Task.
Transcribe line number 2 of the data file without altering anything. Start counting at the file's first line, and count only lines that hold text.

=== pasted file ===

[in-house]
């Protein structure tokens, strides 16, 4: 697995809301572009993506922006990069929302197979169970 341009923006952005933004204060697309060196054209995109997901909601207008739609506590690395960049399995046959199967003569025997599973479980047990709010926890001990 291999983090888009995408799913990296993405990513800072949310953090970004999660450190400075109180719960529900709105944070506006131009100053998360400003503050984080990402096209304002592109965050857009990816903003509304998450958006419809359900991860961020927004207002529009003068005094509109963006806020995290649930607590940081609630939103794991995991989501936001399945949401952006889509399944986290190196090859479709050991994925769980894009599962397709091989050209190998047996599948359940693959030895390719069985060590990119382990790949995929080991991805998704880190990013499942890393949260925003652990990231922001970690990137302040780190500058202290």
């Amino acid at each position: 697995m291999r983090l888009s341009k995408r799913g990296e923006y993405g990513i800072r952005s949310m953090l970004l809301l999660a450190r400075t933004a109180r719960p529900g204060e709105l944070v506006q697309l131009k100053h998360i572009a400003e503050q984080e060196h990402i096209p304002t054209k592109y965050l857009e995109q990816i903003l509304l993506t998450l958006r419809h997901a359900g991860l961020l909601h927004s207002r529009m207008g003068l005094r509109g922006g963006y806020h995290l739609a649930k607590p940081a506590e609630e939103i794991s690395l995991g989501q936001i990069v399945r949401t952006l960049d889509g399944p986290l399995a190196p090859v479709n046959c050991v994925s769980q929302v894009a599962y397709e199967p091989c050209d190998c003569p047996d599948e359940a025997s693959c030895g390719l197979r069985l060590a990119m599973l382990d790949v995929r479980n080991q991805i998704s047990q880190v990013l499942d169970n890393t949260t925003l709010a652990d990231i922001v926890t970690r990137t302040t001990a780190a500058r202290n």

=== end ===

């Protein structure tokens, strides 16, 4: 697995809301572009993506922006990069929302197979169970 341009923006952005933004204060697309060196054209995109997901909601207008739609506590690395960049399995046959199967003569025997599973479980047990709010926890001990 291999983090888009995408799913990296993405990513800072949310953090970004999660450190400075109180719960529900709105944070506006131009100053998360400003503050984080990402096209304002592109965050857009990816903003509304998450958006419809359900991860961020927004207002529009003068005094509109963006806020995290649930607590940081609630939103794991995991989501936001399945949401952006889509399944986290190196090859479709050991994925769980894009599962397709091989050209190998047996599948359940693959030895390719069985060590990119382990790949995929080991991805998704880190990013499942890393949260925003652990990231922001970690990137302040780190500058202290």